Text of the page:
Brushing your teeth is essential for preventing tooth decay and gum disease. Our North York dentists explain how to brush your teeth properly and why it's so important to practise at home.
The importance of preventive oral hygiene cannot be overstated. This includes going to your dentist for regular cleanings and exams, as well as brushing and flossing regularly at home.
Thorough teeth brushing is important for preventing tooth decay and gum disease. It helps to remove bacteria that can cause tooth decay and plaque that can cause gum disease.
Here, our dentists break down proper brushing techniques.
Proper Brushing Techniques
Clean every surface of every tooth in your mouth - the chewing surface, the cheek side, and the tongue side.
Brush in a sweeping motion at a 45-degree angle. Use a downward sweeping motion for the upper teeth and an upward sweeping motion for the lower teeth. Brush only the chewing surfaces back and forth.
How Often to Brush
Ideally, you should brush after every meal but wait at least 30 minutes after your meal before brushing. At the very least, brush twice a day and always before you go to bed.
How Long to Brush
Don't rush it - A thorough brushing should take at least two minutes, but no longer than four minutes. You can always try timing yourself to make sure your brushing routine is long enough.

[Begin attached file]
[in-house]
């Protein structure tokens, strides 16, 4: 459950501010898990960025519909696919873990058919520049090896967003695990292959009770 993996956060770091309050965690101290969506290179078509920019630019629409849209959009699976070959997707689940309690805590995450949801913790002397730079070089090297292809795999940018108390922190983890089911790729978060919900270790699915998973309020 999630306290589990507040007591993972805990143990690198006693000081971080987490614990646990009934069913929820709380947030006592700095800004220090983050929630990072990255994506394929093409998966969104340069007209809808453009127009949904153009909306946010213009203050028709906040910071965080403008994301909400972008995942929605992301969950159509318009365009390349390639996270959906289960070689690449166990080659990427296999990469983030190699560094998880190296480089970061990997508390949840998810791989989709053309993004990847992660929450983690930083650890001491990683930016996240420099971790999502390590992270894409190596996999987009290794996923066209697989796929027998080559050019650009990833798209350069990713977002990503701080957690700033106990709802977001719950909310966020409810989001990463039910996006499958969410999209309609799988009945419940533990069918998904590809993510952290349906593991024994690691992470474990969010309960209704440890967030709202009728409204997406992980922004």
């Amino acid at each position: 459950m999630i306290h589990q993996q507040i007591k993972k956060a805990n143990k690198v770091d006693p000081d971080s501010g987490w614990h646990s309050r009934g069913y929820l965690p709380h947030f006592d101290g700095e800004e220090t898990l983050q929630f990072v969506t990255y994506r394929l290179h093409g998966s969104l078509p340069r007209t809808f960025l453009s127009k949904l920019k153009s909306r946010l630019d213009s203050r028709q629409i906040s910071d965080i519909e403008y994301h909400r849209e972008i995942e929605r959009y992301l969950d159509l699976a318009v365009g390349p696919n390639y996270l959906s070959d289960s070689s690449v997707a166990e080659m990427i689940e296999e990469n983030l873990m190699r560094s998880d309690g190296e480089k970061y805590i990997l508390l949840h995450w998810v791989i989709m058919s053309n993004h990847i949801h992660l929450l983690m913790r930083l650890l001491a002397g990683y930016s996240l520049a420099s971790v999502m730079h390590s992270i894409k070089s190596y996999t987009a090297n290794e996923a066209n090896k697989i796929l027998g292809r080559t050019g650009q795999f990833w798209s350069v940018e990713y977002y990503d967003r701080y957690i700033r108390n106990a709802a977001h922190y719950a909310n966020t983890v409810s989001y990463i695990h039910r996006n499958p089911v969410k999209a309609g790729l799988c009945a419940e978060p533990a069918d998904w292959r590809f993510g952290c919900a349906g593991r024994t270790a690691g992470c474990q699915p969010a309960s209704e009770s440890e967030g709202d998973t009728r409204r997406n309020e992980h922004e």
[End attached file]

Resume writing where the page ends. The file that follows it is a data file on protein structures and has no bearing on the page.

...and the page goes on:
Using the Right Brush
Use a soft brush with rounded bristles that allow you to reach your back teeth.
There are many different brush shapes and sizes, so ask your dentist to suggest the best one for you.
What Happens if You Don't Brush?
Our North York dentists have some bad news for people who think they can get away with not brushing their teeth. Brushing your teeth at least twice a day is recommended because the consequences of not brushing can be severe. Here's a quick rundown of what can happen if you don't brush your teeth regularly.
- Stained teeth - This is especially true if you drink coffee, wine, or smoke cigarettes.
- Tooth decay - Plaque forms on your teeth if you don't brush them, causing the enamel to deteriorate. This results in bad breath and, in the long run, can lead to major problems requiring crowns and root canals.
- Gum disease - Also known as periodontal disease, this occurs when the bacteria in plaque cause swollen and bleeding gums.
- Long-term health problems - Periodontal disease is a common result of not brushing one's teeth, and it has been linked to an increased risk of kidney disease, dementia, and certain cancers.